- By David Wickert The Atlanta Journal-Constitution
Mass transit advocates fear legislation pending in the state House of Representatives could slam the door on a MARTA expansion into Cobb County for half a century.
Senate Resolution 228 would authorize the State Properties Commission to negotiate a 50-year lease extension with railroad CSX Transportation for the state-owned Western and Atlantic Railroad line between Atlanta and Chattanooga, Tenn. The current lease — which expires in 2019 — includes a provision that could allow passenger rail service along the rail line, and some transit supporters say the line would be the cheapest way to expand MARTA into Cobb.
Though the resolution itself does not grant CSX exclusive rights to the line, transit supporters fear the state could negotiate away the right to passenger service on its own rail line. They want lawmakers to amend the resolution to require a lease provision allowing commuter rail.
At a House State Properties Committee meeting Tuesday, State Property Officer Steven Stancil assured lawmakers a commuter rail provision would be included in the lease — and may be stronger than the existing language. But he’d prefer lawmakers not tie the agency’s hands by stipulating that the provision be included.
That wiggle room made some transit advocates and lawmakers nervous. If the resolution passes, the lease would not come back to the General Assembly for approval.
“The lease is going to be secret until it’s signed,” Jim Dexter of Citizens for Progressive Transit told the committee. “At that point, there’s nothing we can do about it for the next 50 years.”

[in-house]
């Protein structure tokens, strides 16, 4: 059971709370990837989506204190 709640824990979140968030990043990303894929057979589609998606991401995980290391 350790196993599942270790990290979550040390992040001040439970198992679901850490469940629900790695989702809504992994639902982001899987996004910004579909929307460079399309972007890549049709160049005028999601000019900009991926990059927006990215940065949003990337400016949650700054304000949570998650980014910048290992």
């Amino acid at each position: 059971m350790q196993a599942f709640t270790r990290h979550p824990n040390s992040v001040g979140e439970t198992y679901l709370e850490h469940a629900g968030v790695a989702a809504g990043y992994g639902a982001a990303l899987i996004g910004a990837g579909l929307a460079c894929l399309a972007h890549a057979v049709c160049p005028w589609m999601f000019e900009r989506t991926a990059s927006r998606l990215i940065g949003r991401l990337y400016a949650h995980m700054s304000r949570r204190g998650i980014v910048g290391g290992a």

The committee took no action on the resolution, but a vote is scheduled for Wednesday.
Cobb County voters declined to join MARTA when the transit agency was formed, and many conservative residents remain adamantly opposed. But many Georgia Republicans, long hostile to mass transit, have come to embrace it as an important economic development tool. The General Assembly is considering legislation that could lead to substantial state funding of mass transit operations.
The historic Western and Atlantic Railroad line could play a role in Georgia’s mass transit future.
According to the New Georgia Encyclopedia, lawmakers authorized the line, completed in 1851, to open the state to trade from the Tennessee and Ohio valleys. Its southern end was at Terminus — later to become the city of Atlanta — where it joined other rail lines crisscrossing the state.
Georgia has leased the line to CSX and its predecessors for about 100 years. The state earns about $7 million annually from the current lease.
State officials and the railroad have already reached agreement on some terms of a new lease. It would run from 2020 through 2069 at an initial rent of $12.1 million a year, with the rent increasing 2.5 percent annually.
Critics are concerned the lease could grant CSX exclusive rights to the rail line, excluding MARTA or other passenger rail service at a time when they say it’s increasingly needed.
“Cobb County is running out of space to put roads,” Sierra Club lobbyist Neill Herring told the House State Properties Committee. “They’re going to need additional transportation.”
If MARTA or something like it were ever to expand into Cobb, some say the Western and Atlantic line would be the most cost-effective route. The alternative would involve building another route, likely at a cost of billions of dollars.
CSX Regional Vice President Craig Camuso told the committee the company understands that commuter rail may be coming to the Western and Atlantic line.
“I can assure you it’s been made very clear to us by the state that commuter rail will be a key component of the lease negotiation,” Camuso said.
Still, some lawmakers are leery.
“Once we pass this out (of the General Assembly), we’ve lost control,” said state Rep. Debbie Buckner, D-Junction City. “I’m a little nervous about it.”
A spokesman for MARTA declined to comment. Cobb County Chairman Mike Boyce did not respond to a request for comment.